I. Primitive types And Wrapper

1. Primitive types

In Java, it has 8 primitive types

  • byte: 1 byte (8 bits), -128 ~ 127
  • short: 2 bytes, -2^15 ~ 2^15-1
  • int: 4 bytes, -2^31 ~ 2^31-1
  • long: 8 bytes, -2^63 ~ 2^63-1
  • float: 4 bytes, -3.403E38 ~ 3.403E38
  • double: 8 bytes, -1.798E308 ~ 1.798E308
  • char: 2 bytes, unicode
  • boolean: 1 bytes, default value: false

Some notes:

  • byte, short, char, these types, when they are used in calculation, all of them will cast to int during the calculation. So after calculation, sometimes, we need to cast back to the original type.
short i = 1;
short j = 2;
short a = i + j;
// this line has problem, because (i + j ), it's int value, not a short.
// so the correct answer is
short a = (short)(i + j);

short j += i;
// this one is ok, because the operator like += , it will cast to original type automatically
  • Conversion flow: byte, short, char - int - long - float - double, conversion is allowed from left to right
  • byte, short, and char, they can not convert to each other, they will be convert to int first

2. Wrapper types

Primitive type is not an object, but the wrapper can operate them as an object. So sometimes the program expected an object of integer number, like ArrayList<T> for instance, we can not pass a primitive int, it should pass an Integer into ArrayList.

Primitive type Wrapper type
byte Byte
short Short
int Integer
long Long
float Float
double Double
char Character
boolean Boolean
int a = 1; // primitive type, value is 1
Integer a = new Integer(1); // a is a reference, points to an object, the value of this obejct is 1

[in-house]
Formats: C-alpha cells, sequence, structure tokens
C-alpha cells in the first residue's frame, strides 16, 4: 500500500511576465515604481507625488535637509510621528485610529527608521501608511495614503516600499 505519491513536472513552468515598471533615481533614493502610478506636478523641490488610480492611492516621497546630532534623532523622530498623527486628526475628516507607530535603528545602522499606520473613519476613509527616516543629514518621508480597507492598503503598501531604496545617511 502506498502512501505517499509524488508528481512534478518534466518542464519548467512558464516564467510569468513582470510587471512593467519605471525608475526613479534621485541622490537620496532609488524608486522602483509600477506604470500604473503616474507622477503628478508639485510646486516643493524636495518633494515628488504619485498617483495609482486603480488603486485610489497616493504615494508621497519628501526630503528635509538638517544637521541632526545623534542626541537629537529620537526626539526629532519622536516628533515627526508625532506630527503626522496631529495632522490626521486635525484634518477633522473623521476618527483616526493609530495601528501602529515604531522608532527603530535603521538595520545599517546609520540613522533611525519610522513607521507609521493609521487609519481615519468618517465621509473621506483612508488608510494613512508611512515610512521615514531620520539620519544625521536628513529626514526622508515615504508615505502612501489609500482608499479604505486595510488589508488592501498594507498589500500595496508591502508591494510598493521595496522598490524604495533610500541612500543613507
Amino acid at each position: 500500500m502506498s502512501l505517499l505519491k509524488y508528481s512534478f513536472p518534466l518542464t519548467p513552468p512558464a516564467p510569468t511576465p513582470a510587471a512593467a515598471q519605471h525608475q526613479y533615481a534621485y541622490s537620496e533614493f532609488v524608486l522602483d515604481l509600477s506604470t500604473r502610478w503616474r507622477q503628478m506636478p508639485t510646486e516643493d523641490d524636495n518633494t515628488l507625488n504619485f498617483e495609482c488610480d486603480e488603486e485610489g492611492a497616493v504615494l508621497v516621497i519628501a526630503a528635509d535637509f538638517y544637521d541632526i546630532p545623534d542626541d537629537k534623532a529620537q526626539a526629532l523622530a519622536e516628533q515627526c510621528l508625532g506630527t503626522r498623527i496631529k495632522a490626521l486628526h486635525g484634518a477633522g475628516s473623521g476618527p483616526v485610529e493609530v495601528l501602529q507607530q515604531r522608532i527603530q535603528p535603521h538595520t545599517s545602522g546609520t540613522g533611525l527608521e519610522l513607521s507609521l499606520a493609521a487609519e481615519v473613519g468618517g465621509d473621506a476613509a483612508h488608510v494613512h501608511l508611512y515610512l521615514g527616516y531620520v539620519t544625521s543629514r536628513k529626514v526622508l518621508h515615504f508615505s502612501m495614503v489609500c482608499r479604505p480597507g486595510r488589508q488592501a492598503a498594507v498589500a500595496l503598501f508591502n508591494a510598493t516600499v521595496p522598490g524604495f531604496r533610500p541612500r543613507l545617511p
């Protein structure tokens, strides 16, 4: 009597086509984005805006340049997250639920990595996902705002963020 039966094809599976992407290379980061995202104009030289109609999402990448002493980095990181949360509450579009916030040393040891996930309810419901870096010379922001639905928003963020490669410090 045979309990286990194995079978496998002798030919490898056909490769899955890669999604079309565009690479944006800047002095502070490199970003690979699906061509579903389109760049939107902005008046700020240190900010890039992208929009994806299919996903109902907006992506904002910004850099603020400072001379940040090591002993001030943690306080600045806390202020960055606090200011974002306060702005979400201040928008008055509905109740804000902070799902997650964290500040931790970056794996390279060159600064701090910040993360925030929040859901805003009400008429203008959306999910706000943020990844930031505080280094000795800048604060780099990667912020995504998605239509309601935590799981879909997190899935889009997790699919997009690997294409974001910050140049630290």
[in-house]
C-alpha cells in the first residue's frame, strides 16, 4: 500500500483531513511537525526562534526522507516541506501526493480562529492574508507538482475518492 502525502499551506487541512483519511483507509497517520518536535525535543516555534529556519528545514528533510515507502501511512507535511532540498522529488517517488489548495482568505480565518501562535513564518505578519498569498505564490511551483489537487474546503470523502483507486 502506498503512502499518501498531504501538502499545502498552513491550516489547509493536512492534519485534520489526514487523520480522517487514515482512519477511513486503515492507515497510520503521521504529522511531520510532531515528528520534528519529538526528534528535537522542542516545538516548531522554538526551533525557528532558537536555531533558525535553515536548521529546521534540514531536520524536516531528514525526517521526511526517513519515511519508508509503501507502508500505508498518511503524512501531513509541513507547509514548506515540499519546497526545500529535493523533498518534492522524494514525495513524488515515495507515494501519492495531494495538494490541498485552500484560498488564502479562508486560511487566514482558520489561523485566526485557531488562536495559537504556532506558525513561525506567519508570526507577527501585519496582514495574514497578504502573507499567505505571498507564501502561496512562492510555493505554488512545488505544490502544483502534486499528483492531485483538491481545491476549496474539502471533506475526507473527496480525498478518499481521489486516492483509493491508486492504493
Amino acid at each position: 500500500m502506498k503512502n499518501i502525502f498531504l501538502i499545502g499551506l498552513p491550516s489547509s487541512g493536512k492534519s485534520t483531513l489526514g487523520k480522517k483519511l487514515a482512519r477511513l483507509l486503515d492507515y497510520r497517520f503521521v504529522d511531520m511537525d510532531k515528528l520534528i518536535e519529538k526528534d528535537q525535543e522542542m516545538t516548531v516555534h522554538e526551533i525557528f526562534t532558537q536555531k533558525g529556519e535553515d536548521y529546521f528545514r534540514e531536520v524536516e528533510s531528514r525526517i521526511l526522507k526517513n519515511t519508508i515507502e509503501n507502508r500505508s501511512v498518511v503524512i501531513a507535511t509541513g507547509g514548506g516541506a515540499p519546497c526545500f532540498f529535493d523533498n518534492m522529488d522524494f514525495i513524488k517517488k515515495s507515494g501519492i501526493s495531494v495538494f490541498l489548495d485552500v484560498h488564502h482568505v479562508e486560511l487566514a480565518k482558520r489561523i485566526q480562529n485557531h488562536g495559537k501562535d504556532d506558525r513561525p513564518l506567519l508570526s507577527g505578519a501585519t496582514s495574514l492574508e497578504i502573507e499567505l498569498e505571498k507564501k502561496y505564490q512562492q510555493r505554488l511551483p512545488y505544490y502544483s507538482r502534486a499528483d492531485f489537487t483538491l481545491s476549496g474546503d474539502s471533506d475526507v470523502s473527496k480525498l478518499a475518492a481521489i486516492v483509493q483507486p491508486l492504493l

3. Difference between primitive type and wrapper

we know that, when we pass an argument to a method, there is difference between primitive type value and object value:

  • For primitive type value: it will pass a copy of value into method
  • For object: it will pass the reference of object into method, in fact it pass a pointer

So when we pass a primitive type like int a, in fact, the real value passed into method is a copy of a, all the operations inside method won’t affect the value of a;

package org.lovian.wrapper;

public class Demo1 {

	public static void main(String[] args) {
		int a = 1;

		System.out.println(a); // 1


	public static void intAddOne(int a){
		a = a + 1;

But if we pass an object, Student a for instance, it just pass the reference a into method, so in the method, it’s an object, so we could use the methods defined in Student. To see the following example:

we define a Student class:

package org.lovian.entity;

public class Student {
	private int id;
	private String name;

	public Student(int id, String name) {
		this.id = id;
		this.name = name;

	public int getId() {
		return id;

	public void setId(int id) {
		this.id = id;

	public String getName() {
		return name;

	public void setName(String name) {
		this.name = name;


And then we do some test here:

package org.lovian.wrapper;

import org.lovian.entity.Student;

public class Demo2 {
	public static void main(String[] args) {
		Student student = new Student(1, "lovian");
		System.out.println(student.getName()); // lovian

		changeStudentName(student); // pass the reference
		System.out.println(student.getName()); // hahaha

	public static void changeStudentName(Student student) {

In the result, we will see that the name of student has been changed. The reason is when we passed the student to the method changeStudentName(), in fact it pass the reference of object ‘student’. So Inside the method, student still points to the real object ‘student’. That’s why here the student name has changed.